Pregnancy and New Baby | New Baby | New Parents | Ages 0–2 | Regions

Got Milk To-Go? Where to Pump in Peace and Quiet

It's challenging to find a place to nurse in comfort when out in public — here's how and where you can find a public lactation room, including various locations around the Puget Sound

If you’re a nursing mother, you know how challenging it can be to find a place to nurse in comfort when out in public. But what if you are a nursing mother, away from your child, and you need to pump? Where do mothers on the go go to pump?

You certainly can’t do it just anywhere. (Starbucks armchair, anyone?)

Expressing milk can be a stressful task, and the lack of available, comfortable locations to hook up that machine make it even more challenging. Even when there are facilities available to nursing moms, they may not be adequately advertised and are too few in number. Katie Childers, a West Seattle mom of a 9-month-old, shared her frustration about being stuck at Seattle-Tacoma International Airport recently. “I needed to pump at the airport and was not aware of the nursing room there. That’s a pretty big airport, and I feel there should be more than one room.” Instead, Childers says, “I pumped in the family restroom near my gate.”

More than conveniences, public pumping stations support the health of babies, mothers and the whole family, experts say. “A mother who is pumping needs a private space because there’s so much more exposure while she’s setting up. She needs a sink to be able to wash her hands and pump parts, and an outlet,” says Emily Pease, RN, the charge nurse for lactation services at Swedish Medical Center’s Lytle Center for Pregnancy and Newborns.

Pease says there’s a noticeable lack of these public facilities for nursing mothers in the Seattle area. “There is an international sign for breastfeeding that would be great to have any business post to indicate that nursing mothers are welcome,” she says.

Despite the lack of support for moms who need to pump in public, more options are starting to, um, flow.

Mamava, a mother-owned company out of Burlington, Vermont, grew out of this vacuum. The company produces freestanding nursing pods that contain seats, a table, outlets and a locking door. (Mamava means “mama, go” in Spanish.) Pods have been installed in airports and malls across the U.S., including one put in recently at North Seattle College, the first site in the Puget Sound region to host a pod. More Mamava pods are destined for the Pacific Northwest: In addition to one already located at Spokane International Airport, four units are on the way to Madigan Army Medical Center in Tacoma, says Sascha Mayer, Mamava CEO and cofounder.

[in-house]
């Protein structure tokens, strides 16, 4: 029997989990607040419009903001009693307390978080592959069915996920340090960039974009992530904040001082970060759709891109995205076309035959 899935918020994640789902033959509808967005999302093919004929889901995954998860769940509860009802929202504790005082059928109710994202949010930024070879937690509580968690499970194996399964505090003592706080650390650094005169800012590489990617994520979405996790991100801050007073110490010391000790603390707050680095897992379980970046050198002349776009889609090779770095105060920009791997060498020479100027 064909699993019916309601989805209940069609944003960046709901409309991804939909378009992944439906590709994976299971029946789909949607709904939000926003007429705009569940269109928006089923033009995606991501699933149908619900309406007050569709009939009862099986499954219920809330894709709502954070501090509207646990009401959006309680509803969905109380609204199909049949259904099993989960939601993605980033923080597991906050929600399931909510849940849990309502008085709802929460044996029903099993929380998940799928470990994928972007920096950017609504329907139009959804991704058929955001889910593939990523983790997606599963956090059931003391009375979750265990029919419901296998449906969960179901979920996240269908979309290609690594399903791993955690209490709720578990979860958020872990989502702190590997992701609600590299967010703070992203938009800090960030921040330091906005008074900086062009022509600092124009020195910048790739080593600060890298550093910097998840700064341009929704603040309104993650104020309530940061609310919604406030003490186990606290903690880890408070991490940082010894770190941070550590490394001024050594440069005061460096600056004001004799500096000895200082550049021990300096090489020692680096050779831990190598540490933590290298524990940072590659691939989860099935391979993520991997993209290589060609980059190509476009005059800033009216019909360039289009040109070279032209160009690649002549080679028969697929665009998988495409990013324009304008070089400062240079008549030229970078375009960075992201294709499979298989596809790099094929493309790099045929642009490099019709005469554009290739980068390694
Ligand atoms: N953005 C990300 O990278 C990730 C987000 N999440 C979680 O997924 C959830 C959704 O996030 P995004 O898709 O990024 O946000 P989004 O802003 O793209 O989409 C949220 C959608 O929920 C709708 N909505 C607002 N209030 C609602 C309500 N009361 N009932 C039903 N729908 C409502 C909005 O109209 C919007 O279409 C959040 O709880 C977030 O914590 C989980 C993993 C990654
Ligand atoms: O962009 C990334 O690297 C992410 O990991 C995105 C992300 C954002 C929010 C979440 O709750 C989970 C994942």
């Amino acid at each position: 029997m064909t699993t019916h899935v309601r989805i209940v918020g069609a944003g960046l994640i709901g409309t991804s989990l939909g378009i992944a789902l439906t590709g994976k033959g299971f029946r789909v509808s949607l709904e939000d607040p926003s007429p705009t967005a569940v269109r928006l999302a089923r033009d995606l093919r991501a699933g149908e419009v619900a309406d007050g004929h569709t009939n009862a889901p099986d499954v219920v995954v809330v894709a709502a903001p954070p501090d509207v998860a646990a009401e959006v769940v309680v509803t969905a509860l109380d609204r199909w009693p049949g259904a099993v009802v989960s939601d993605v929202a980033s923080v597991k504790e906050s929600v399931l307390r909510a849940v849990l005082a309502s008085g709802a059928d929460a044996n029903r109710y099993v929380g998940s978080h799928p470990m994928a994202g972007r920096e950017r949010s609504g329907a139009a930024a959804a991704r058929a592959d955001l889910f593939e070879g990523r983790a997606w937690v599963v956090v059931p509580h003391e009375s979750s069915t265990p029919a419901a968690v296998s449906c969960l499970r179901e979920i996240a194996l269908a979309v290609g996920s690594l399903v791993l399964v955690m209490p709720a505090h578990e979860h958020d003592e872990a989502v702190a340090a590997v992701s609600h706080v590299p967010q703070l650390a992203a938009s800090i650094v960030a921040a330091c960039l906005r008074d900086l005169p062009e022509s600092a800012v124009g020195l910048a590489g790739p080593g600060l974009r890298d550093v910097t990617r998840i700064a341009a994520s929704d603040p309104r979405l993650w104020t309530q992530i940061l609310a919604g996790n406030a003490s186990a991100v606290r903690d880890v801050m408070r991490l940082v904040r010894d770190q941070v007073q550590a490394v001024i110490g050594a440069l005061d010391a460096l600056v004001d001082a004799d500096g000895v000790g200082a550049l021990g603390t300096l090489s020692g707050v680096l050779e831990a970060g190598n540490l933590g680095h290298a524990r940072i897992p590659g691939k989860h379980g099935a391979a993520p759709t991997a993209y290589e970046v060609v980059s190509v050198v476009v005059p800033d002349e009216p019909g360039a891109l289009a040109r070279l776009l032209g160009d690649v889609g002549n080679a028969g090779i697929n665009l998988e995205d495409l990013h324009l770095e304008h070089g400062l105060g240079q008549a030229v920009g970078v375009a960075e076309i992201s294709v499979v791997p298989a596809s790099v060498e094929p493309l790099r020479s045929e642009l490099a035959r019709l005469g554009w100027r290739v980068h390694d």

Awareness about the benefits of breastmilk has spread in recent years: The Academy of American Pediatrics (AAP) recommends human milk as a baby’s optimal source of nutrition and immune protection, and states that the benefits cannot be replicated by formula. So a nursing mother is motivated to keep up her milk supply and bank as much expressed milk as she can, for good reason. The AAP recommends a quiet place to pump and says any stress could delay a mother’s letdown reflex or reduce her milk supply.

But calm, private areas in public spaces are a tall order in an increasingly crowded and hurried world that still sometimes scorns mothers for breastfeeding outside the home. “One of our challenges is that we have a user audience — nursing moms — who tends to be very different from our actual customer — facilities operators, who are often older and male, but control the purchase.  So we are constantly having to educate people on the logistics of breastfeeding on the go,” Mayer says.

Pease of Swedish supports Mayer’s mission. “Nursing is normal, and the more public nursing that is done reinforces that this is a normal way to feed a baby.”

Photo credit: Mamava

What makes a good space

According to the Moms Pump Here website, which also provides a helpful lactation room locator app for North America, a public lactation room should provide the following:

  • Comfortable seating
  • Table
  • Outlet to connect an electric breast pump
  • Sink for cleaning nursing equipment
  • Lockable door

Chilan Ta, manager of the Women’s Center at North Seattle College, was instrumental in the procurement of the Mamava unit there. “The cost of the suite is much less than designating a room on campus and remodeling. The suite is portable, which allows our institution to relocate to optimal locations if areas are remodeled or the flow of student traffic changes,” she says. The college has plans to purchase two more Mamava units in the future for placement on campus.

How to find a public lactation room

Some libraries, educational institutions, sports facilities, transportation hubs and shopping malls provide spaces for mothers needing to nurse or pump. Some apps, such as the Mamava and Moms Pump Here nursing room finders, help moms locate nursing rooms around the country. (These apps are user driven, so may not list every room that is out there.)